WWOBURN - Gathering at Connolly Stadium under near-perfect skies, the panel of student speakers representing the Class of 2019 yesterday impelled their peers to endure the adversity of change by embracing the comfort of family, friends, and community.

On Sunday afternoon, 358 WMHS seniors celebrated the end of their public school experience by launching a spiraling streak of black mortar-board caps over the main field at Connolly Stadium, where proud relatives and guests enjoyed a comfortable partly-sunny day with early springlike temperatures of 63 degrees.

In his introductory remarks, Class President Robert Concannon, reflecting on the almost surreal experience of celebrating his final hour as a WMHS student, told his classmates that the gravity of the moment revealed to him the wisdom in cliche expressions about "time flying by".

However, looking back on his chaotic first days as freshman in high school, Concannon remembered the experiencing of time so much differently.

Upon that reflection, the class president concluded he and his peers were able to endure that whirlwind of anxiety-provoking change by leaning upon one another.

"It doesn't seem long ago that we entered, and got lost, in WMHS as beady-eyed freshmen ready to take on the world," he said. "[L]ook around to your left and to your right. Odds are the friendly faces which surround you are the same faces which have surrounded you since middle school at the Kennedy and Joyce or even your elementary school."

"As we all may have taken this for granted, take a minute to reflect on all the passing smiles…The people that surround us now have all been a crucial piece in our puzzle of successes. Appreciate them," Concannon furthered. "It is these friendly faces which served as our saving grace on the awful first Monday mornings in first period."

Embracing similar themes, WMHS Class of 2019 co-Salutatorian Amelia Rycroft acknowledged how the hardships of high school life, though frightening to endure at times, had pushed all 358 graduates towards self-growth and fulfillment.

According to Rycroft, the WMHS seniors almost certainly would have never flourished so much without the loving prodding of the larger community, which included not only close friends, but scores of teachers, relatives, and school administrators.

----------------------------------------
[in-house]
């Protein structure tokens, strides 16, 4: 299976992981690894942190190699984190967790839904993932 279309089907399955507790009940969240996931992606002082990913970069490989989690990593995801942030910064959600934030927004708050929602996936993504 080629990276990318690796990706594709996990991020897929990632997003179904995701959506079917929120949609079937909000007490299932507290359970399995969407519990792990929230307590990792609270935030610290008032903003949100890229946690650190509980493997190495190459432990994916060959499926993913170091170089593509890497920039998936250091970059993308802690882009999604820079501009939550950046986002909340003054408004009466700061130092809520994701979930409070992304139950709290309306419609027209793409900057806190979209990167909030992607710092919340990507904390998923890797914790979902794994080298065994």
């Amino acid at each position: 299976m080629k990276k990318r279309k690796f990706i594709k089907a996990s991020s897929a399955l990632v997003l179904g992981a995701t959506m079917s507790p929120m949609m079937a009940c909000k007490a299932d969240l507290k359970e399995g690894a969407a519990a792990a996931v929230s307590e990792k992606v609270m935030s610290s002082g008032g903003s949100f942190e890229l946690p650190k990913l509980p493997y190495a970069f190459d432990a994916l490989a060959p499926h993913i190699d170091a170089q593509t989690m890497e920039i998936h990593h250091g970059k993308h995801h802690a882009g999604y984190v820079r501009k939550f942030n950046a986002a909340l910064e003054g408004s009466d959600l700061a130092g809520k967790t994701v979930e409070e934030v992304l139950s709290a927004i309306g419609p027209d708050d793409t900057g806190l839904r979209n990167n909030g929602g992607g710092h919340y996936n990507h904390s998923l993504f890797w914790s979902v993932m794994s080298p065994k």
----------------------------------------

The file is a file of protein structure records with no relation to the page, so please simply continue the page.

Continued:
"We learned that the hardships we encountered along the way didn't define us as individuals, but instead pushed us on in the direction of measurable growth and development. The evolution of our adventure and Woburn High would not be possible without an incredible support system for which we all owe our deepest gratitude," said the class salutatorian.

"We are surrounded by so many people today who want to see us flourish as adults. Whether the task at hand is big or small, always strive toward your fullest potential, because I know you are all capable of accomplishing amazing things," Rycroft added.

Looking ahead, co-Salutatorian Robert Bourque insisted that the Class of 2019 can now always reference their high school experience when facing the challenges of tomorrow.

Also recalling his ability to withstand the stressful challenges of change over the past four years, the WMHS speaker echoed his peers' view that the comfort of community proved the difference-maker.

"Today is definitely chaotic. We are graduating from high school. I'm sure I can speak for the Class of 2019, when I say that is very scary. But, Woburn High has been a great place to learn that you can find joy in chaos," said Bourque.

"Maybe it's from a friend, a teammate, a coach, a teacher, or a staff member," he continued. "All of those people are part of a cohesive community that, by the end of the day, gives you something that makes you even a little bit happier."

In his concluding remarks, WMHS Valedictorian Chris Chalmers urged his peers to be flexible in the face of change, even if the events that precipitate those seasons of upheaval threaten the most calculated plans.

"Change is terrifying of course, but it is necessary," the Class of 2019 valedictorian conceded. "From at-first daunting changes in our lives, we gained new perspective and reached new potentials. When I was 5, I dreamed to be a truck driver. Over time, my ideas transformed, and with it my motives."

"As we move onto the next chapter in our lives, and face all the new obstacles of the new world, it's okay if your goals change. You may have the details of your future meticulously planned out, or you may have absolutely no idea what you're going to do. No matter what, when life changes, don't be afraid to change your goals to," he later advised.

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